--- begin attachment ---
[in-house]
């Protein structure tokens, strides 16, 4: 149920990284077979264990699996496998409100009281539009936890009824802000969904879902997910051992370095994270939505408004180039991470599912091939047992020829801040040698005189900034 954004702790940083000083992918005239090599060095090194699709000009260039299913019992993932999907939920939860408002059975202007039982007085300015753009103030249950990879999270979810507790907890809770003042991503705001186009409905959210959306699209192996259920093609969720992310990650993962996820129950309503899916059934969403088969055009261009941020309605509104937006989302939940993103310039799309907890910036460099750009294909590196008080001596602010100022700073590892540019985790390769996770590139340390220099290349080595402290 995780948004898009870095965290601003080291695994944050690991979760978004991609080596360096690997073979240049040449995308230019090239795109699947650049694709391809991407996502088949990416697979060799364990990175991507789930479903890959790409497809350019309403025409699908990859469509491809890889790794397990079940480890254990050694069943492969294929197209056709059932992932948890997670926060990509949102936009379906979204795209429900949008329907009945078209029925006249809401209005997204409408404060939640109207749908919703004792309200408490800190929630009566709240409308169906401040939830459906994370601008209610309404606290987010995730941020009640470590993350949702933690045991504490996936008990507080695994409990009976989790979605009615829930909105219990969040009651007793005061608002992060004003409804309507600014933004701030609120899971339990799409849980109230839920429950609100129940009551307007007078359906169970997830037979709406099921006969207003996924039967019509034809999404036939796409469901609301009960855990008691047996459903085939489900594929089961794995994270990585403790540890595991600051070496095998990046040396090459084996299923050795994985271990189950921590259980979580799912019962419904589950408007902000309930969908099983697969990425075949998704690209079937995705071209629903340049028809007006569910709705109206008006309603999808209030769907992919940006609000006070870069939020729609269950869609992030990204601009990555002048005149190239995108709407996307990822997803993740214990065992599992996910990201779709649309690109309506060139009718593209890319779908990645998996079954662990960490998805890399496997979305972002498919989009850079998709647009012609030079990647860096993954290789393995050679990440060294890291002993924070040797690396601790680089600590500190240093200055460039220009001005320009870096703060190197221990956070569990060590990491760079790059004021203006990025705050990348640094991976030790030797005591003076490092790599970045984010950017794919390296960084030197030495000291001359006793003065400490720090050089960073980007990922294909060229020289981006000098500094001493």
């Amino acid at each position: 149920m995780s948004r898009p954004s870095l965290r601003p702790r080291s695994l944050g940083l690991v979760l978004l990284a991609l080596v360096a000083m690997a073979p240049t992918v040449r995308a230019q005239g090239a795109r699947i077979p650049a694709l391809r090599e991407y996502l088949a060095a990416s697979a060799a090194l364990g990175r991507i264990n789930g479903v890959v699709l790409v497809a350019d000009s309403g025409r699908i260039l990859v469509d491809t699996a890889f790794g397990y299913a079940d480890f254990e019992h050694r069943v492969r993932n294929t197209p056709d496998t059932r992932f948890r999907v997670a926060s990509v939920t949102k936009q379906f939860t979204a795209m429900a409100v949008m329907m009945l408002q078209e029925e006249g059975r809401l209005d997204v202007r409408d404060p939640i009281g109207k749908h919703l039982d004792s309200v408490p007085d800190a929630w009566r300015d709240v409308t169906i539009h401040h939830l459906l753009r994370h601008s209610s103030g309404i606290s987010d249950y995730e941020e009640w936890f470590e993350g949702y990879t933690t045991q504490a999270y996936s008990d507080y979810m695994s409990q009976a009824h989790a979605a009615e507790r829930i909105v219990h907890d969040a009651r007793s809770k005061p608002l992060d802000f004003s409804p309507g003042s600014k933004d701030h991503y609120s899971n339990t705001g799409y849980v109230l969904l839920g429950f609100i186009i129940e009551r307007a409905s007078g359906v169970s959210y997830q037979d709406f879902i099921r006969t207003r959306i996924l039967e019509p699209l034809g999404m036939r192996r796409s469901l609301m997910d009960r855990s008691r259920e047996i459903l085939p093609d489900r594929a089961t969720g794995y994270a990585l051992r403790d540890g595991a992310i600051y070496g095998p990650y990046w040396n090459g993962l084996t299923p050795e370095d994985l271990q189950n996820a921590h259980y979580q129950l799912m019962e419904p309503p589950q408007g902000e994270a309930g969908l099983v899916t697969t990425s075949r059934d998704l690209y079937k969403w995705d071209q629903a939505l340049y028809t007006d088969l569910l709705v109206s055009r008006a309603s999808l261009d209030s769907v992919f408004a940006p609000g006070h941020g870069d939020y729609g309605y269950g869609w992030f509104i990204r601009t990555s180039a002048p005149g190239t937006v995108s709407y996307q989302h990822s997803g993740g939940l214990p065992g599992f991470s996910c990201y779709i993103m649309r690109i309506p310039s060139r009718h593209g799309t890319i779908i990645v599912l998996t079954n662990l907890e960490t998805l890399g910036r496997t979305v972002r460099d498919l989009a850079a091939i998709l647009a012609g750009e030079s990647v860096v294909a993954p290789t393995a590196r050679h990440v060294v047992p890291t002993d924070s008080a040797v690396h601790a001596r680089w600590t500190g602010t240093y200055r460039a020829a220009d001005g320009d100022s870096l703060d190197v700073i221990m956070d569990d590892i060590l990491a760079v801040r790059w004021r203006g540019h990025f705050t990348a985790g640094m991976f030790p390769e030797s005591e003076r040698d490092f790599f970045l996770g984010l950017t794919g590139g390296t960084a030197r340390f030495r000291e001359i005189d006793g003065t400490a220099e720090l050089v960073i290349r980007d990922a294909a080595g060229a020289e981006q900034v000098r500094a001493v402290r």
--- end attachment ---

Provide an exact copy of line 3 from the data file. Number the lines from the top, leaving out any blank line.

């Amino acid at each position: 149920m995780s948004r898009p954004s870095l965290r601003p702790r080291s695994l944050g940083l690991v979760l978004l990284a991609l080596v360096a000083m690997a073979p240049t992918v040449r995308a230019q005239g090239a795109r699947i077979p650049a694709l391809r090599e991407y996502l088949a060095a990416s697979a060799a090194l364990g990175r991507i264990n789930g479903v890959v699709l790409v497809a350019d000009s309403g025409r699908i260039l990859v469509d491809t699996a890889f790794g397990y299913a079940d480890f254990e019992h050694r069943v492969r993932n294929t197209p056709d496998t059932r992932f948890r999907v997670a926060s990509v939920t949102k936009q379906f939860t979204a795209m429900a409100v949008m329907m009945l408002q078209e029925e006249g059975r809401l209005d997204v202007r409408d404060p939640i009281g109207k749908h919703l039982d004792s309200v408490p007085d800190a929630w009566r300015d709240v409308t169906i539009h401040h939830l459906l753009r994370h601008s209610s103030g309404i606290s987010d249950y995730e941020e009640w936890f470590e993350g949702y990879t933690t045991q504490a999270y996936s008990d507080y979810m695994s409990q009976a009824h989790a979605a009615e507790r829930i909105v219990h907890d969040a009651r007793s809770k005061p608002l992060d802000f004003s409804p309507g003042s600014k933004d701030h991503y609120s899971n339990t705001g799409y849980v109230l969904l839920g429950f609100i186009i129940e009551r307007a409905s007078g359906v169970s959210y997830q037979d709406f879902i099921r006969t207003r959306i996924l039967e019509p699209l034809g999404m036939r192996r796409s469901l609301m997910d009960r855990s008691r259920e047996i459903l085939p093609d489900r594929a089961t969720g794995y994270a990585l051992r403790d540890g595991a992310i600051y070496g095998p990650y990046w040396n090459g993962l084996t299923p050795e370095d994985l271990q189950n996820a921590h259980y979580q129950l799912m019962e419904p309503p589950q408007g902000e994270a309930g969908l099983v899916t697969t990425s075949r059934d998704l690209y079937k969403w995705d071209q629903a939505l340049y028809t007006d088969l569910l709705v109206s055009r008006a309603s999808l261009d209030s769907v992919f408004a940006p609000g006070h941020g870069d939020y729609g309605y269950g869609w992030f509104i990204r601009t990555s180039a002048p005149g190239t937006v995108s709407y996307q989302h990822s997803g993740g939940l214990p065992g599992f991470s996910c990201y779709i993103m649309r690109i309506p310039s060139r009718h593209g799309t890319i779908i990645v599912l998996t079954n662990l907890e960490t998805l890399g910036r496997t979305v972002r460099d498919l989009a850079a091939i998709l647009a012609g750009e030079s990647v860096v294909a993954p290789t393995a590196r050679h990440v060294v047992p890291t002993d924070s008080a040797v690396h601790a001596r680089w600590t500190g602010t240093y200055r460039a020829a220009d001005g320009d100022s870096l703060d190197v700073i221990m956070d569990d590892i060590l990491a760079v801040r790059w004021r203006g540019h990025f705050t990348a985790g640094m991976f030790p390769e030797s005591e003076r040698d490092f790599f970045l996770g984010l950017t794919g590139g390296t960084a030197r340390f030495r000291e001359i005189d006793g003065t400490a220099e720090l050089v960073i290349r980007d990922a294909a080595g060229a020289e981006q900034v000098r500094a001493v402290r």